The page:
Accordingly, this matter differs from Greenfield v. Schmidt Baking Company, 199 W. Va. 447, 485 S.E.2d 391 (1997), wherein this Court held in syllabus point 4 that the application of State law is preempted by § 301 of the Labor Management Relations Act, 29 U.S.C. § 185 (1947), only if such application requires the interpretation of a collective bargaining agreement. Subsection (a) of § 301 concerns [s]uits for violation of contracts between an employer and a labor organization representing employees in an industry affecting commerce[,] and the issue in Greenfield was whether the action of the employee against his employer for defamation, invasion of privacy and the intentional infliction of emotional distress were preempted by that federal statute. In contrast, the action now before us involves a consideration of sections 7 and 8 , 29 U.S.C. § 157 (1947), and 29 U.S.C. § 158 (1974), as to which the Garmon preemption specifically applies. Nevertheless, the implication found in Greenfield, that the preemptive effect of federal law should be examined on a case-by-case basis, is helpful in this matter. Greenfield, 199 W. Va at 453, 485 S.E.2d at 397. See also, General Motors Corporation v. Smith, 216 W. Va. 78, 85, 602 S.E.2d 521, 528 (2004).
Here, the appellants allege in their amended complaint that the management at the Holiday Inn Express used both legal and illegal means in an attempt to defeat the employees' efforts to unionize. Lontz alleges that she was constructively discharged because she refused to engage in unlawful conduct to have a union organizer arrested. Pettit alleges that she was wrongfully discharged because she was blamed for commencing union activity. Specifically, Pettit asserts that the appellees engaged in a conspiracy to discharge her based on their belief that she assisted, cooperated and encouraged various employees to participate in union organizing activities. Plainly, those allegations implicate the scope and reach of sections 7 and 8 of the National Labor Relations Act, 29 U.S.C. § 157 (1947), and 29 U.S.C. § 158 (1974), in that they suggest both a violation of the right to form, join or assist labor organizations as protected under section 7 and a violation of section 8 concerning unfair labor practices. Consequently, the allegations of transgressions of State public policy notwithstanding, this Court is of the opinion that the Circuit Court was correct in concluding that the appellants' wrongful discharge action is preempted by the National Labor Relations Act.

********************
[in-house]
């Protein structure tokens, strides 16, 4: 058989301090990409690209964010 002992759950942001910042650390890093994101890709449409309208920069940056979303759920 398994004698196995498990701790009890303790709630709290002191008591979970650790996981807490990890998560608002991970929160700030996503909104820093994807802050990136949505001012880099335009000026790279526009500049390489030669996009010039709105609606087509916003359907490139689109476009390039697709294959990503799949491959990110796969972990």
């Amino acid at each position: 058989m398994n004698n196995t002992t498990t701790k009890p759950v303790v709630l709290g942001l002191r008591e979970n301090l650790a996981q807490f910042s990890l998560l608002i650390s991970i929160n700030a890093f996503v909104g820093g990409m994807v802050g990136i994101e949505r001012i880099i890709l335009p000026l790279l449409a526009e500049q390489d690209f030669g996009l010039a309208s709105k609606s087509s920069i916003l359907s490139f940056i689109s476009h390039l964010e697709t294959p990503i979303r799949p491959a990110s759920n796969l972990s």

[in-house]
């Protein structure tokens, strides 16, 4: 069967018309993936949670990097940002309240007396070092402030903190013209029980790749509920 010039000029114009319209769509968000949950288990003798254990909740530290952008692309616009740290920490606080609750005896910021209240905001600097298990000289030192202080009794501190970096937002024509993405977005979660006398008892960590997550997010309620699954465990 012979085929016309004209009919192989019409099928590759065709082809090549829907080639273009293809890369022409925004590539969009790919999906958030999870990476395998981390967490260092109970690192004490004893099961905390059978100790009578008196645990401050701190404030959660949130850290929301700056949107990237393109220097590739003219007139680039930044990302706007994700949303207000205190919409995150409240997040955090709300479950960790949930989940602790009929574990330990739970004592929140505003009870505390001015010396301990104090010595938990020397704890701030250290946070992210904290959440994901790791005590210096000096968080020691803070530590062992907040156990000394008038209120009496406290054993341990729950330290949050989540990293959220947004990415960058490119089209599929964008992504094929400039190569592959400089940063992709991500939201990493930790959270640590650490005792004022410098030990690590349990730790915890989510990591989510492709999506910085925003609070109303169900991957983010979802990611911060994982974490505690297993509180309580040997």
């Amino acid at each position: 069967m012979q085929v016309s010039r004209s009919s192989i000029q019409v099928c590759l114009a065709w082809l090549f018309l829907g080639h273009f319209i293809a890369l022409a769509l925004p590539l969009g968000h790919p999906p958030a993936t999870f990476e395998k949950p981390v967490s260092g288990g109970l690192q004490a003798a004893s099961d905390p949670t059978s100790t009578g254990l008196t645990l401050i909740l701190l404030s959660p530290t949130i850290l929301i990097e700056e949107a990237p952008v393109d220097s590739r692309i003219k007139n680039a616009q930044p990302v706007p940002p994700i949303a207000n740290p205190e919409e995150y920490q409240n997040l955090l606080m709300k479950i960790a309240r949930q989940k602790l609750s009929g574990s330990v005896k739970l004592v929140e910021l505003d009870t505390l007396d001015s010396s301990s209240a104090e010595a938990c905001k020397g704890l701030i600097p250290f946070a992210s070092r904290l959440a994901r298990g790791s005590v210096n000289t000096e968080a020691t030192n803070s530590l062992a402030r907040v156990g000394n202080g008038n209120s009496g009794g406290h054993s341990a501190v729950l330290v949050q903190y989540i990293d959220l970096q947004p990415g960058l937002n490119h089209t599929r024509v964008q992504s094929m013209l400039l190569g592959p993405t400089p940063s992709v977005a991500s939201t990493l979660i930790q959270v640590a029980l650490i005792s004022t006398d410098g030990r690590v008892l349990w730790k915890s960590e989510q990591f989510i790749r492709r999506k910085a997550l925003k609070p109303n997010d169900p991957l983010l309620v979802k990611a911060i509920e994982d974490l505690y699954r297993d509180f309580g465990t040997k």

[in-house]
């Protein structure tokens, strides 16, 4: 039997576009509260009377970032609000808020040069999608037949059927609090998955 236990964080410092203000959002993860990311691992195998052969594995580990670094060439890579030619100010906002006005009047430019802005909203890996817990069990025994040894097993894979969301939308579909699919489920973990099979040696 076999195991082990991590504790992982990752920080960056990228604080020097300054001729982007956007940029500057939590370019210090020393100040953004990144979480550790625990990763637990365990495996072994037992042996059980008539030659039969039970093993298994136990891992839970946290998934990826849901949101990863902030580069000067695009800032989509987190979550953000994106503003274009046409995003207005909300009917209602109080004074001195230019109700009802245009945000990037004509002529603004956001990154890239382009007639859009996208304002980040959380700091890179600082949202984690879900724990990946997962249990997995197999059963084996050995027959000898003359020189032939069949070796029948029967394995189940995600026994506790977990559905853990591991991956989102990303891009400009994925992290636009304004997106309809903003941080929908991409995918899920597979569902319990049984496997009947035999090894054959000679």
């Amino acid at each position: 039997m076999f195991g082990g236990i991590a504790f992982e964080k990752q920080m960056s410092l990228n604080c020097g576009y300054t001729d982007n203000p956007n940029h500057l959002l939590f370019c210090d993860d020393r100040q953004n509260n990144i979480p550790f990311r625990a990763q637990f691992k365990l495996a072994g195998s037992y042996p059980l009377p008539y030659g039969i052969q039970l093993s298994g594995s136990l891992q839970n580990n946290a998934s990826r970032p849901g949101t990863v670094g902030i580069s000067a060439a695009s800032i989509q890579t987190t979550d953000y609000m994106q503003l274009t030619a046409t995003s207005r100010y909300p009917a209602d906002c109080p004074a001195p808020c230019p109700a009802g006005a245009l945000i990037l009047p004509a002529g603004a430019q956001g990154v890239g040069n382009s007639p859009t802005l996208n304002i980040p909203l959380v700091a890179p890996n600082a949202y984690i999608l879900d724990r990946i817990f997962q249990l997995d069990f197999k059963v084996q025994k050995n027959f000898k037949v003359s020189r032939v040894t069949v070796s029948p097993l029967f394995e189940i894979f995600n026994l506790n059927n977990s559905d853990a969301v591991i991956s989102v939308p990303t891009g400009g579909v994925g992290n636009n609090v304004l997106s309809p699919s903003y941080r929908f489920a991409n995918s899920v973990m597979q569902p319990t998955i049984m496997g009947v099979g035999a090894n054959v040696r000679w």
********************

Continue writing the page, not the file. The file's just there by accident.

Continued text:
Nor is this result altered by the appellants' assertion that they were supervisors at the Holiday Inn Express and, as such, cannot pursue charges before the National Labor Relations Board. Using comparable statutory language, supervisors are excluded from the term employee under both the National Labor Relations Act, 29 U.S.C. § 152(3) (1978), and the West Virginia Labor-Management Relations Act for the Private Sector, W. Va. Code, 21-1A-2(a)(3) (1971). (See footnote 6) It should be noted, however, that the original and amended complaints filed in the Circuit Court do not describe the appellants as supervisors. Rather, those pleadings allege that the appellants were employed at the Holiday Inn Express. Nor did the appellants describe themselves as supervisors in their response in opposition to the motion to dismiss. The response was filed in the Circuit Court following the decision of the Court of Appeals to remand the action to State court.
In the Lontz opinion, however, the Court of Appeals referred to the appellants as hotel supervisors, and they were so described in the earlier charges before the National Labor Relations Board, which charges the appellants withdrew. See, n. 3, supra. Nevertheless, the issue of whether the appellants were supervisors has never been resolved.
In view of the nexus between the appellants' allegations concerning their discharge and sections 7 and 8 of the National Labor Relations Act, this Court concludes that the National Labor Relations Board is the appropriate forum to determine the supervisor issue in the first instance. Garmon, supra. As stated by the appellees: It is for the NLRB to look at the provisions of the NLRA, to perform a factual inquiry into the nature of [the appellants'] responsibilities and then come to a conclusion as to whether they are entitled to the protection of the NLRA.